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Hey Ben,

Yeah bro, I think you're right. I see guys struggle all the time...but often, I don't think it's God withholding His hand or blessings...sometimes they just seem "out of alignment". Their message, style, wording, lifestyle seems out of step with the community in which they live. I always think to myself: You belong else where...doing the same thing...just else where.

What would you suggest to someone who feels they might be that guy

Ben, you are so on point here. The sociological factor is huge. It can be geographical or, in our case, it is sociocultural. My partners and I planted and lead a multiethnic church. We average about 300 people, which really good for a church our age. The makeup is about 50% African American and 50& White and other cultures. Our community is really doing life together. This is huge for this area of the country. I believe if we were homogeneous or in the South, Southeast or the West, we probably would be experiencing greater growth. One thing I did not mention is that my partners and I are African American. We are grateful for what God is doing and will do through our ministry. So, thanks for making the observation that there is a sociological factor. Blessings!

This is a stretch but hang in there with me.

If people with joy are being blessed...what about people with depression?

I've learned to embrace depression (or fill in the blank with whatever outcome you didn't expect) as a gift. I truly believe those of us who experience disappointment are uniquely gifted and equipped to minister to others differently.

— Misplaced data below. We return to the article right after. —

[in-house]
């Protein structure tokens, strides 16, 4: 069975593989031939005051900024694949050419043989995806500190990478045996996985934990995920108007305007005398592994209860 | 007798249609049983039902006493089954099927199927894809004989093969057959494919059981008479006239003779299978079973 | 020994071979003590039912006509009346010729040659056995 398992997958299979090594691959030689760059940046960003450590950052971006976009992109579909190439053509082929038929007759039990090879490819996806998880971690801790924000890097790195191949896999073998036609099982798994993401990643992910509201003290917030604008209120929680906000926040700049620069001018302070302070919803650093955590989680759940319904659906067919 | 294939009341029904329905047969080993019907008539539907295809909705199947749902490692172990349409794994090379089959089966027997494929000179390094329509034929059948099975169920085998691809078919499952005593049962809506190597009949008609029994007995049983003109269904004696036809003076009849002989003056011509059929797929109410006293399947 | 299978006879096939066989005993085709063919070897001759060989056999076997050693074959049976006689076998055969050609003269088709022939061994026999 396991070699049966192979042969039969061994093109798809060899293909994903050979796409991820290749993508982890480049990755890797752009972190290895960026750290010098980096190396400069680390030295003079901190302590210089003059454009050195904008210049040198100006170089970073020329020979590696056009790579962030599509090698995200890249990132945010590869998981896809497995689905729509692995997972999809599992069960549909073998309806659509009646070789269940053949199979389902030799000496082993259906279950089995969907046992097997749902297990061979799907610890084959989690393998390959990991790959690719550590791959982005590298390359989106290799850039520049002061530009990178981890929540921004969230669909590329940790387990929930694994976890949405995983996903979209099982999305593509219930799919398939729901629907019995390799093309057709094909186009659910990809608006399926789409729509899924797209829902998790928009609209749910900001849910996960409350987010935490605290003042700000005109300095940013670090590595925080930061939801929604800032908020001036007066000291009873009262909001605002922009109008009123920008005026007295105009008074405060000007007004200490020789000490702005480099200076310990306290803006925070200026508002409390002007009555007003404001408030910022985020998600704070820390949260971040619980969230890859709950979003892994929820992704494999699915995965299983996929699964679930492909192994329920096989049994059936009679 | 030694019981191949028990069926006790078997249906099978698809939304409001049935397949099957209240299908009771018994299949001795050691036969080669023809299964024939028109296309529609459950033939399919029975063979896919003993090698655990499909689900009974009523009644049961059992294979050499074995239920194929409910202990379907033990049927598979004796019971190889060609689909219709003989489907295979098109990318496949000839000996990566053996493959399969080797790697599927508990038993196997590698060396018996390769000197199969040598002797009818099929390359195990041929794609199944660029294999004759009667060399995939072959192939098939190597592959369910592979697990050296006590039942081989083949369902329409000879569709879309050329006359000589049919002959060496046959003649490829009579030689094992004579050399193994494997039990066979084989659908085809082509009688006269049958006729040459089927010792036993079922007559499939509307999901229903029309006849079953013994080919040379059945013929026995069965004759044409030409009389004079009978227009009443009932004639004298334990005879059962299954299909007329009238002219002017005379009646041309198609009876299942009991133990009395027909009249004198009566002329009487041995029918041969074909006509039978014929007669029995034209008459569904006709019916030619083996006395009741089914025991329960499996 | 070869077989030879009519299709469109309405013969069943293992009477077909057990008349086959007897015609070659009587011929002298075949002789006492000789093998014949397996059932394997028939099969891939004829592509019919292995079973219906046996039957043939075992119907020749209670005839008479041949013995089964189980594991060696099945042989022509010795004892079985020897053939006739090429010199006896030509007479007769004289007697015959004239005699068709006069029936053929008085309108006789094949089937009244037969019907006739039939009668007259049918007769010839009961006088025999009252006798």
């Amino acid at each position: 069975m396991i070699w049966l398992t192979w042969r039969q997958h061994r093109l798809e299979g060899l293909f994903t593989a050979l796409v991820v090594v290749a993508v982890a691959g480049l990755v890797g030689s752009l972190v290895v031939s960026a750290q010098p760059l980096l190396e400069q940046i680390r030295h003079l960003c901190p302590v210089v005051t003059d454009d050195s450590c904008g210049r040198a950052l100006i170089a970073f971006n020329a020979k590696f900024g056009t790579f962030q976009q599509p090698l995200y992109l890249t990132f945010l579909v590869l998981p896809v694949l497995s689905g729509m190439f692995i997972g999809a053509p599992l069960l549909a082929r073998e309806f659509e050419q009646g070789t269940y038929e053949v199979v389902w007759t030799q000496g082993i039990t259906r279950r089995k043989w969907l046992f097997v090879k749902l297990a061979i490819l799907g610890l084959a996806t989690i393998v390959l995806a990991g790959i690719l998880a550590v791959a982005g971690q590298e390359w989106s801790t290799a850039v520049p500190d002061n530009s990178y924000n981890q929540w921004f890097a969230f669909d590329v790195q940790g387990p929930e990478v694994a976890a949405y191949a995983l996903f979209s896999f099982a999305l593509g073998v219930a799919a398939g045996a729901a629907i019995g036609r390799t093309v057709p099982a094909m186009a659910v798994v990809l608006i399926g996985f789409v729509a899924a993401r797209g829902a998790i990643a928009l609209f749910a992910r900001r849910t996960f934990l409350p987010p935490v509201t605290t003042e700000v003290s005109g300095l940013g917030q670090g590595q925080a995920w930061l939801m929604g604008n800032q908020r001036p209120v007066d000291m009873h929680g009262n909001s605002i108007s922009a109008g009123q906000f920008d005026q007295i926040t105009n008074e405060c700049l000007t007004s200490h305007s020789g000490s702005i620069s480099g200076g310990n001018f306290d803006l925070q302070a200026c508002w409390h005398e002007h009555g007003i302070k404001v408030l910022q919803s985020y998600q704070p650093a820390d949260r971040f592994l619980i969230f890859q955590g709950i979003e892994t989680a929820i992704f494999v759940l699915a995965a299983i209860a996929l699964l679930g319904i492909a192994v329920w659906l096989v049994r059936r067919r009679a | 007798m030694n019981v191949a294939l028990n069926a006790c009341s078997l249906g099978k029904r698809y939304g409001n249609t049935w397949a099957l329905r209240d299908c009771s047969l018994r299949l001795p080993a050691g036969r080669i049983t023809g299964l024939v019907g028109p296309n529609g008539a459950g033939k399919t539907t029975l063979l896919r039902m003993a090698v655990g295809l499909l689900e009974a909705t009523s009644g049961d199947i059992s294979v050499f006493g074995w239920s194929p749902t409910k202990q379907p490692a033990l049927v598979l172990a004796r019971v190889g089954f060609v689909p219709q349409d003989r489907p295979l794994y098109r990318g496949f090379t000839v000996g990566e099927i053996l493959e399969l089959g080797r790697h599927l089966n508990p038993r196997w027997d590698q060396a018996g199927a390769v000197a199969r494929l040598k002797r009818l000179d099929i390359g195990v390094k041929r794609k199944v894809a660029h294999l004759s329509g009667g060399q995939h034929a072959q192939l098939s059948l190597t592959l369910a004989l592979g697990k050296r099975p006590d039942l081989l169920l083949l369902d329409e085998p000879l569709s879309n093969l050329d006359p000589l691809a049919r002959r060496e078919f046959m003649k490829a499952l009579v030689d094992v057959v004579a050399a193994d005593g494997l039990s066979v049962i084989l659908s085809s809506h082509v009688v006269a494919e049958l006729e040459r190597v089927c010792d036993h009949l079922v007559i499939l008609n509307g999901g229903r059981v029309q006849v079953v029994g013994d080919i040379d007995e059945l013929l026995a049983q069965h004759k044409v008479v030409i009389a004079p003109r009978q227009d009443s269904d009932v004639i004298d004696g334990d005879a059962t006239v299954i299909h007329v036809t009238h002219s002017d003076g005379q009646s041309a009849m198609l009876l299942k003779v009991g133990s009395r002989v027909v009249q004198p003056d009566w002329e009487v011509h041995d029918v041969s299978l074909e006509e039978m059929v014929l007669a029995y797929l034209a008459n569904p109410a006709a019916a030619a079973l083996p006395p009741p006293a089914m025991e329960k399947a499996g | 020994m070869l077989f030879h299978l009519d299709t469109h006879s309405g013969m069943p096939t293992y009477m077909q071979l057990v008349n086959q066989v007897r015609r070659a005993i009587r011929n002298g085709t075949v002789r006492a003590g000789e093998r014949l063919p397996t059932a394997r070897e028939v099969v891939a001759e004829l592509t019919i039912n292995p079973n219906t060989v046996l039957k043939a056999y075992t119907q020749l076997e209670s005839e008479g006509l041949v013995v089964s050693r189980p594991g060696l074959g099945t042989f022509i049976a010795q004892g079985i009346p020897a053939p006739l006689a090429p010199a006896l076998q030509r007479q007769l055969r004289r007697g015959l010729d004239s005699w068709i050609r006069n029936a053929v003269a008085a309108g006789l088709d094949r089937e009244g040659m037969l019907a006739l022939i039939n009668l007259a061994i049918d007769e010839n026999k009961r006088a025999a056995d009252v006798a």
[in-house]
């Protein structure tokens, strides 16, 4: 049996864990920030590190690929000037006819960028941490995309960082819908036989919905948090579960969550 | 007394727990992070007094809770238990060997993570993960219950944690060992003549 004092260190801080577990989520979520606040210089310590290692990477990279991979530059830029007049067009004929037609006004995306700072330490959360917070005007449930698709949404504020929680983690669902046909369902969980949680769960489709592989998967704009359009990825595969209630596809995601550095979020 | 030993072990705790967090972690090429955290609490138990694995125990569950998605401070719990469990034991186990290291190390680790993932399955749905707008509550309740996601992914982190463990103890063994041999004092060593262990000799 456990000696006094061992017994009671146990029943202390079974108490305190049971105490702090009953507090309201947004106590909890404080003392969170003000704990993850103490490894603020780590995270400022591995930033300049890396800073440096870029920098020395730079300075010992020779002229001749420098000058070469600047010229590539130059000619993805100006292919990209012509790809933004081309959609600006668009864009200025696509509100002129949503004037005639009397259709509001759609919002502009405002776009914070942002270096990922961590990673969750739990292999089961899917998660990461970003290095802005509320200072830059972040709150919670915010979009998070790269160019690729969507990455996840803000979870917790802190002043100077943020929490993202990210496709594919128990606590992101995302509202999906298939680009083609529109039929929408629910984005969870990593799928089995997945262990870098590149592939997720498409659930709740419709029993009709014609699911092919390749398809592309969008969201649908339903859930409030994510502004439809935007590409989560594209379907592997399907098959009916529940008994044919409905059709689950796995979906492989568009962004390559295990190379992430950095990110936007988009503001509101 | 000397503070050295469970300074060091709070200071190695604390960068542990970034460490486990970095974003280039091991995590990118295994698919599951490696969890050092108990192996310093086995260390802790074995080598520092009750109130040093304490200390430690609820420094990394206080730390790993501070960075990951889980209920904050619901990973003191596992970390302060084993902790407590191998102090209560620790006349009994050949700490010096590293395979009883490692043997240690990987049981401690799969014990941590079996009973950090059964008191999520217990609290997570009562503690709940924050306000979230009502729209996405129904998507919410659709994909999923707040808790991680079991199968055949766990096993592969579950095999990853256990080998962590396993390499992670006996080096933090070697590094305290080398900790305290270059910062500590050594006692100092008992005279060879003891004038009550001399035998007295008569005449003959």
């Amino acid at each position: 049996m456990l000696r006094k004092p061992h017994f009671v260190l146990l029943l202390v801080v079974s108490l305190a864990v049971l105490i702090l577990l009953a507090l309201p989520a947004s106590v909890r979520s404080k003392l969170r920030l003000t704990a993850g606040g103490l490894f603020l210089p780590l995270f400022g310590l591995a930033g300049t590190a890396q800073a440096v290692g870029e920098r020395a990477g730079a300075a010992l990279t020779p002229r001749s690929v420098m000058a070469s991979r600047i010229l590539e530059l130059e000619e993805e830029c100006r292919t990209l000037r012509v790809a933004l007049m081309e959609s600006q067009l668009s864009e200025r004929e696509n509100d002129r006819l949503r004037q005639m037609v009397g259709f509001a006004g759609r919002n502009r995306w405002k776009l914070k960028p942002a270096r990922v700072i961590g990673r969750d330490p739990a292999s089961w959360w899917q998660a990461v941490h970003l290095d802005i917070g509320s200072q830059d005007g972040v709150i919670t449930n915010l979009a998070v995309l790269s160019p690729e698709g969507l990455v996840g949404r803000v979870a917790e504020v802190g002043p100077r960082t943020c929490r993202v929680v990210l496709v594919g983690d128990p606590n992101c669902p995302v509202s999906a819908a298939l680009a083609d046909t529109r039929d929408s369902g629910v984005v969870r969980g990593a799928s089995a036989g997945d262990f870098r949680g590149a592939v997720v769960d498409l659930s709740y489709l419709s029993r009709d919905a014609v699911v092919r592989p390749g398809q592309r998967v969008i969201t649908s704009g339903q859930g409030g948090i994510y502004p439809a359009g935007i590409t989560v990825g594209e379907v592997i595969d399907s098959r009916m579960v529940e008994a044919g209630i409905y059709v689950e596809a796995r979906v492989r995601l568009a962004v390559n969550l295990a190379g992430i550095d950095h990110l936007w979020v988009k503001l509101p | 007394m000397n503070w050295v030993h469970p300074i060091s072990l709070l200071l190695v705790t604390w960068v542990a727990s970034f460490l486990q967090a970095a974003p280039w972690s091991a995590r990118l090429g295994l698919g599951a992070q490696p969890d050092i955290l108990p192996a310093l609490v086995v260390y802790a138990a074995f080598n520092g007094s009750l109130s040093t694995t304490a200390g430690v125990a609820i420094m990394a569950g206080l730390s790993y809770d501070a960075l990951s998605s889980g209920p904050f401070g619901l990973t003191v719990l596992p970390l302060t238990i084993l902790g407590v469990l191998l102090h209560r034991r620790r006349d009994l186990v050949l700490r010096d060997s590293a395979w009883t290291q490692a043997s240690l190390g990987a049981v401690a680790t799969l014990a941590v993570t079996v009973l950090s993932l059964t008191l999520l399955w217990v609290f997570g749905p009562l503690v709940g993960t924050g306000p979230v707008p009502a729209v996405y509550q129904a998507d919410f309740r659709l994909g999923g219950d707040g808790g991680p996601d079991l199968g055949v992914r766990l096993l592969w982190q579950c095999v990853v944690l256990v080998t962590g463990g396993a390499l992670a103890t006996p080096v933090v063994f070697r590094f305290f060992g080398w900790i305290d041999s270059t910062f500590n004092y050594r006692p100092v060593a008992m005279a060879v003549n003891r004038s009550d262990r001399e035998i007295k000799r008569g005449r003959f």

Success (and/or getting the outcome we desire) is overrated.

i like that. But thank God valleys finally rise again.

Completely agree. I'd say churches can grow even outside of God's blessing, but I'd also say that the leader of said church is in big trouble.

Who said "success" was in the #s? Yes, we want big #s. But the end result for us as pastors is not a big church or big crowds - its God. That's the prize! We've forgotten that God is our portion. We've forgotten the all-suffeciency of God and replaced it with the #'s. John the Baptist DIED in prison while the one he prepared the way for went on with His public ministry. Moses DIED IN THE WILDERNESS. Abraham couldn't save Sodom and Gomorrah despite his pleas with God.

If a big church is the end game, then every church not in or near a major metropolis is out before the game starts. A church in Northern Maine doesn't have the same opportunity to grow quickly to 4,000 people as a church in Houston does. If we satisfied by ANYTHING other than God, then we need to ask if the business of ministry has become an idol to us.

I know too many pastors who were unsatisfied and they HAVE the mega and giga churches.

"A group numbering about a hundred and twenty" – Acts 1:15
"About 3,000 were added to their number that day" - Acts 2:37-41
"The Lord added daily" - Acts 2:42
"The number came to be about 5,000" - Acts 4:2
"Believers were increasingly added" - Acts 5:12-14
"The number of disciples was multiplying" - Acts 5:42-6:1
"The number of disciples multiplied" - Acts 6:7
"Churches were multiplied" - Acts 8:1-4
"A great number believed" - Acts 11:20-21
"A great many people were added to the Lord" - Acts 11:24
"As many as had been appointed, believed" - Acts 13:48
"Made many disciples" - Acts 14:21-23
"Churches increased in number" - Acts 16:5
"Many [Corinthians] believed" - Acts 18:8
"All who dwelt in Asia heard the Word" - Acts 19:10
"Tens of thousands" - Acts 21:20

Every time I write a post in support of the struggling pastor - and I mean every time - I get push-back over success being about numbers.

There are seasons of "harvest" in ministry, and not every community is in the same season. It takes cultivation to see fruit from ministry. So no, growth won't happen to everyone at the same time.